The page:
How To Choose A Sample Rate For A Required Analysis Frequency Range

The relationship between sample rate and maximum frequency that can be analysed (called bandwidth) is a factor of 0.4. Or to look at it another way the sampling rate is 2.5 times the maximum analysis frequency.

The value of 10,000 Hz is multiplied by 2.5 to allow for an anti-alias filter during the capture of the data. An anti-alias filter is set to 0.4 of the sample rate, thus the bandwidth or frequency content that can be studied is 0.4 of the sample rate.

For example, when looking to study a frequency up to 10,000 Hz what sample rate should be used?

So we multiply by 2.5…
10,000 Hz x 2.5 = 25,000 Hz

So the sample rate should be 25,000 samples per second to allow frequencies of up to 10,000 Hz to be studied.


Calibrating an Accelerometer with a Prosig P5000 system

Here we look at how to calibrate an accelerometer using a Prosig P5000 system.

Put the wax on the shaker top. Place the accelerometer in the axis you wish to calibrate with positive up and cable connected to P5000 with the relevant transducer class chosen.

Accelerometer calibration screen
Accelerometer calibration screen

Go to Single Channel Calibration screen.

Click on the Tone tab.

With P5000 armed turn on the shaker and monitor the sine wave on the real-time monitor and check Signal Quality as being GOOD.

With a GOOD sine wave click the Calculate button. It is recommended to click Calculate three times.

Check to see the Sensitivity change from what was originally entered when setting up the channel transducer information to the new calculated value. The calculated value should be close to the original.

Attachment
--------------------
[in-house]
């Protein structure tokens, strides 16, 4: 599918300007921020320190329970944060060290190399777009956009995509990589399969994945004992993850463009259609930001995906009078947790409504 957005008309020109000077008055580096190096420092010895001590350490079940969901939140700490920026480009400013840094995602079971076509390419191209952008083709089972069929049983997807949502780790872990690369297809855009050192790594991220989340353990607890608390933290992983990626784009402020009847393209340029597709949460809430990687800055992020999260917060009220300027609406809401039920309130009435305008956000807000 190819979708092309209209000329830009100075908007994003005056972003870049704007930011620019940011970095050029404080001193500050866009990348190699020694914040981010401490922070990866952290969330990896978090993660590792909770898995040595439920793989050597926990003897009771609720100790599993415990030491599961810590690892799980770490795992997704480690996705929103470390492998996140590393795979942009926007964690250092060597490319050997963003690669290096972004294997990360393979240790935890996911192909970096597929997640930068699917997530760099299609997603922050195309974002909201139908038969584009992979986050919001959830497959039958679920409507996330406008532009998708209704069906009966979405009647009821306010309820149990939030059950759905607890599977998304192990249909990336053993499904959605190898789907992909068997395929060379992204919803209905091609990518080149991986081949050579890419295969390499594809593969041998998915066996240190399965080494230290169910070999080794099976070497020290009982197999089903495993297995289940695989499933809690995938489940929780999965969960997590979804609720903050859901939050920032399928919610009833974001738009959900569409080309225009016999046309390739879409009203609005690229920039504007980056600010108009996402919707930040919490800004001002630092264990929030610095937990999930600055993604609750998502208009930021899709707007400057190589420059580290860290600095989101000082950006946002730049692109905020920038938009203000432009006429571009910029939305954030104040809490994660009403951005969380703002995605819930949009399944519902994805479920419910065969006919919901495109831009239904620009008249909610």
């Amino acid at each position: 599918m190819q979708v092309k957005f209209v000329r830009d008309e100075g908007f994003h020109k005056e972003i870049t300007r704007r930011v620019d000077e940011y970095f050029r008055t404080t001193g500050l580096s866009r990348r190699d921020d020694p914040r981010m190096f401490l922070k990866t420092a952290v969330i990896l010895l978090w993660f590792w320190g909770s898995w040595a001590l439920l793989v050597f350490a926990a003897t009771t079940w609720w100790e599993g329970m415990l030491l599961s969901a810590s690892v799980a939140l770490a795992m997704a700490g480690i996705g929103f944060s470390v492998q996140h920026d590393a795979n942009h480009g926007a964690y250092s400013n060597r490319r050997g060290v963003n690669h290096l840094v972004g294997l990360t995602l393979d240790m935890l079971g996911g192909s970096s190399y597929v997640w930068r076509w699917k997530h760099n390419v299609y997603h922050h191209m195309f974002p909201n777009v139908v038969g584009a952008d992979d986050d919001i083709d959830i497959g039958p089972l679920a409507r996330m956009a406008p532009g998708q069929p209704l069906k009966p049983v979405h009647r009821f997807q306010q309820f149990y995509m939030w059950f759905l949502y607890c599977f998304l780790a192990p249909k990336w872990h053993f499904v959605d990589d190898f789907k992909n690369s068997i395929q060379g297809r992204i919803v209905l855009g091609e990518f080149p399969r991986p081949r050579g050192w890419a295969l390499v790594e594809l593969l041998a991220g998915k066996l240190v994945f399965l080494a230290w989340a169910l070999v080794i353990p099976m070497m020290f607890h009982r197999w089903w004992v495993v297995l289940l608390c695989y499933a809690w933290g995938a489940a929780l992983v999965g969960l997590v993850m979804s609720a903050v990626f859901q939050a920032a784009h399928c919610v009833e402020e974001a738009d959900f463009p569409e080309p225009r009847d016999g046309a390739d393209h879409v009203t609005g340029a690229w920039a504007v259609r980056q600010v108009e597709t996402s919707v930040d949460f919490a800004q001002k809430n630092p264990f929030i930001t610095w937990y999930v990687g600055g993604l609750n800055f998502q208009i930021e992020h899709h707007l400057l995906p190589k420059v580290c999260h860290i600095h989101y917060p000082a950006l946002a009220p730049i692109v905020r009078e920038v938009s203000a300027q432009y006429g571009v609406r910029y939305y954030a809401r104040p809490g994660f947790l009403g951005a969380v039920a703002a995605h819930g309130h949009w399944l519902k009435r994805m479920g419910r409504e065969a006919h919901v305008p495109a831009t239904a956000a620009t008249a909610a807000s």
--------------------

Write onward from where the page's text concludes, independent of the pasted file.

DC Cal Offset is for DC level accelerometers.

Requested Excitation is for non IEPE (ICP) accelerometers such as capacitive.

After calculating the new sensitivity click on the Use button to make the change in the Transducer Sensitivity Acquisition Setup file.

NOTE: To achieve a GOOD signal reading place the shaker on a flat surface and avoid touching during operation. Make sure the surface the shaker is sitting on does not come in contact with other sources of vibrations or electrical conductance.

Reference frequency for third octave filters

A DATS user asked…

We are using the third octave band filter at very low frequencies (~1Hz)  and I noticed that the response of the filter could introduce very significant errors for short or transient signals. Looking a bit more in details at the function, the help says:

“For audio work ISO standards use a reference frequency of 1kHz not 1Hz”

Does that implies that for non-audio work, a reference frequency of 1Hz should be applied? If yes, is it possible to change this reference frequency in the dats function?

Dr Mercer replied…

Essentially there is no problem and no need to change the reference frequency provided you use Base 10 mode and not Base 2. Base 10 is the ANSI S1.11-2004 preferred scheme. Continue reading Reference frequency for third octave filters